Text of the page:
Ban­ning soda, sug­ary ce­real or ice cream for your kids just might be a coun­ter­pro­duc­tive health strat­egy

The Citizens' Voice - - Health Science - BY CASEY SEIDENBERG THE WASH­ING­TON POST

As a new year be­gins, I hear many of the typ­i­cal re­stric­tive res­o­lu­tions: I will give up gluten, cut sugar, never drink again. Many par­ents an­nounce they are go­ing to do a bet­ter job re­strict­ing their kids’ in­take of sugar, be­cause this past year they were too per­mis­sive. No more soda, sug­ary ce­real or ice cream in the house. In­stead it will be all veg­eta­bles all the time.

Does re­stric­tion ac­tu­ally work? The an­swer is no. Re­strict­ing food does not cre­ate healthy eat­ing habits: In fact it usu­ally back­fires, steer­ing chil­dren to sneak food and overeat.

Food re­stric­tion has many faces. Par­ents re­strict when they con­trol por­tion size or limit sec­onds. Par­ents re­strict when they ban cer­tain foods from the house. I am guilty of this; my boys beg me to buy Pop-Tarts, but I haven’t be­cause they scream pro­cessed food un­health­i­ness. What has hap­pened as a re­sult of my re­fusal? My boys want Pop-Tarts more than any other food. Big back­fire. Par­ents also re­strict when they buy only “healthy” ver­sions of foods, such as only fat-free cheese or brown rice. Some­times kids just want that real cheese or white rice.

My re­stric­tion stems from fear. I know the sci­ence be­hind how pow­er­ful healthy food can be and how dam­ag­ing too much un­healthy food can be, and so I clamp down on things like Pop-Tarts. Other par­ents re­strict be­cause they are afraid their child will be, or al­ready is, over­weight. Per­haps di­a­betes is a worry, or the par­ents have their own painful mem­o­ries of be­ing over­weight as a child.

No mat­ter which ex­pres­sion of re­stric­tion in­hab­its your house, the out­come is usu­ally the same dam­aged re­la­tion­ship to food.

Avoid­ing the ‘nu­tri­tion mind­set’

In her book “It’s Not About the Broc­coli,” Dina Rose talks about the dan­ger of hav­ing a “nu­tri­tion mind­set” when par­ents fo­cus too in­tently on the nu­tri­ents or amount of sugar their kids con­sume daily, rather than look­ing at the long view of teach­ing their chil­dren to eat a va­ri­ety of foods in mod­er­a­tion. She ex­plains, “The more that par­ents fo­cus on nu­tri­tion, the worse their kids are likely to eat.” Stud­ies show that if you pres­sure your child to eat less or you re­strict their food in­take, they eat more, es­pe­cially sweets, when­ever they have the chance.

Ask your­self, is your end goal to re­strict sugar to­day? Or is it to teach your chil­dren skills such as how to nav­i­gate a world with tempt­ing foods, how to eat enough but not too much, how to try new foods without fear, and how to en­joy a va­ri­ety of foods?

If you force your child to eat more healthy foods, they stop trust­ing their bod­ies to alert them when they are full. If you with­hold par­tic­u­lar foods, your kids won’t learn to sel­f­reg­u­late or eat those foods in mod­er­a­tion. Teach­ing your chil­dren to trust your in­stincts is dan­ger­ous, and as Rose ex­plains, it be­comes “a self-ful­fill­ing prophecy: You don’t think your kids can self-reg­u­late, so you in­ter­fere. Be­cause you in­ter­fere, your kids never learn to self-reg­u­late.”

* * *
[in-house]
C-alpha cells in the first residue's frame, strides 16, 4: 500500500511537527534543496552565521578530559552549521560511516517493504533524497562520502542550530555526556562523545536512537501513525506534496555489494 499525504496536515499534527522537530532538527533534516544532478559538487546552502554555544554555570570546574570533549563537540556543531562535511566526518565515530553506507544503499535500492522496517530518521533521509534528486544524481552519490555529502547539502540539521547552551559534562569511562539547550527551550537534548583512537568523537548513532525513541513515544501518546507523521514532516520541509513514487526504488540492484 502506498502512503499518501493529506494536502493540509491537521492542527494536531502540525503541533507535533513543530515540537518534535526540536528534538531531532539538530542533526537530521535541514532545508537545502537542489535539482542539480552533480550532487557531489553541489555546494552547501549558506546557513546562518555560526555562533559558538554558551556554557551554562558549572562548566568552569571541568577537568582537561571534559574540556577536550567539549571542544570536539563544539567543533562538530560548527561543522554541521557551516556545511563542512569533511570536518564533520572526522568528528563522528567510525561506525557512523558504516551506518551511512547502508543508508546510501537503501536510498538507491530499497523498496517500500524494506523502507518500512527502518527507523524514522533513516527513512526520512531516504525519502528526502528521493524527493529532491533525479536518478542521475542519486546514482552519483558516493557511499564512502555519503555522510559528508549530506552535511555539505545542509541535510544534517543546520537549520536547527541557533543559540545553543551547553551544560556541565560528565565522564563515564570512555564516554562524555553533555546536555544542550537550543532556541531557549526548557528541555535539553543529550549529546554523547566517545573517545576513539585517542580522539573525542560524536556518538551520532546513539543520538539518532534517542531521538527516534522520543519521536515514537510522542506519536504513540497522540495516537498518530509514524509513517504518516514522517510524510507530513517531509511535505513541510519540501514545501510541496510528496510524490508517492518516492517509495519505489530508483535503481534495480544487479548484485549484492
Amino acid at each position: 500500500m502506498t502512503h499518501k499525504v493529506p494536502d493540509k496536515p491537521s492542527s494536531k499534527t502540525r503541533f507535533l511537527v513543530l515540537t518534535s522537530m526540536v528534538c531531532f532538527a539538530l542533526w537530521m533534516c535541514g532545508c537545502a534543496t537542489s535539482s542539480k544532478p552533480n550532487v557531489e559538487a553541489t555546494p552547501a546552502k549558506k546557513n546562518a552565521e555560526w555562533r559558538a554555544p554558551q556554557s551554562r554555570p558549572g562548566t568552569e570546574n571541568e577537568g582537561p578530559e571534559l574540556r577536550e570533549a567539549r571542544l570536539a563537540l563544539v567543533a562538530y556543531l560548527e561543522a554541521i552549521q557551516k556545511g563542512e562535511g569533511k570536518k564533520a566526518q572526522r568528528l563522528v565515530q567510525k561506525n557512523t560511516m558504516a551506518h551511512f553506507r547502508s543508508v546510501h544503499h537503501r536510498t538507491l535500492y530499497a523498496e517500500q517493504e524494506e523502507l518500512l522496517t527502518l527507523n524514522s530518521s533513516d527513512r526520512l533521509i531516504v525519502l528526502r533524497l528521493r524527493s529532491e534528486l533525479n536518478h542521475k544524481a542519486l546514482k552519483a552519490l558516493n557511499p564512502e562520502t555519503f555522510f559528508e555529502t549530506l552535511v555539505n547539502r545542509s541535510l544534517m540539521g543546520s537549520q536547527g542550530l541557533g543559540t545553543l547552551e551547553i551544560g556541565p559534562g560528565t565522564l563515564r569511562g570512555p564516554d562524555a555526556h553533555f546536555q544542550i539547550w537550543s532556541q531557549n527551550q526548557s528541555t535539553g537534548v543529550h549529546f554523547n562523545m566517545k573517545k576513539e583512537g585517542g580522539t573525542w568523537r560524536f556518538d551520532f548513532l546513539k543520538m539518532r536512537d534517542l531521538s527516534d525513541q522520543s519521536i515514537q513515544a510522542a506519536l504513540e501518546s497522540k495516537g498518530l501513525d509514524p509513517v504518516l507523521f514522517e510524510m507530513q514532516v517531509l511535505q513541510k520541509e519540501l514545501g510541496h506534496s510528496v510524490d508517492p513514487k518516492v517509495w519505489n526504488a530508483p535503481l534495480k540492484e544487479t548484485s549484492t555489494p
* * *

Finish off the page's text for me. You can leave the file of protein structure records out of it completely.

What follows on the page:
It’s bet­ter to teach kids to lis­ten to their own hunger cues and let them de­cide how much to eat based on those cues. They will make some mis­takes and overeat, but mis­takes help chil­dren learn. If a child doesn’t study for a test and re­ceives a bad grade, hope­fully next time she stud­ies harder. If she for­gets her shin guards and isn’t al­lowed to play in the soc­cer game, hope­fully she’ll pack all of her gear for the next game. Eat­ing is no dif­fer­ent. If she overeats and feels sick, hope­fully the next time she re­mem­bers that feel­ing and does a bet­ter job lis­ten­ing to her stom­ach. If a par­ent brings her the for­got­ten shin guards or forces her to stop eat­ing when he thinks she is full, will she ever learn? Prob­a­bly not.

Deal­ing with the in­di­vid­ual child

Ev­ery child is dif­fer­ent, and th­ese dif­fer­ences can af­fect the way in which each child re­lates to food and re­stric­tion. For in­stance, one of my boys has al­ways been able to self-reg­u­late, to eat a few bites of ice cream and stop when he is full. The minute you tell my other son he can’t have some­thing, he wants it even more.

Don’t go to war with your kids

Re­gard­less of your child’s tem­per­a­ment, re­strict­ing has a neg­a­tive ef­fect. For in­stance, when you re­strict the more self-reg­u­la­tory child, he may fol­low your rules and ap­pear to have a fine re­la­tion­ship with food, while in truth he feels ashamed that he se­cretly wants those re­stricted foods even though you are prais­ing him for not eat­ing them. Or, he is learn­ing that some foods are un­ac­cept­able to eat, so if he ever does eat them even in mod­er­a­tion, he may feel he has done some­thing wrong.

On the flip side, another type of child may re­sist your re­stric­tion and then learn the dif­fer­ent les­son that food is a bat­tle, some­thing to con­trol, and that he should eat as much of some­thing as he can be­cause he may not get it again.

When food is re­stricted, many


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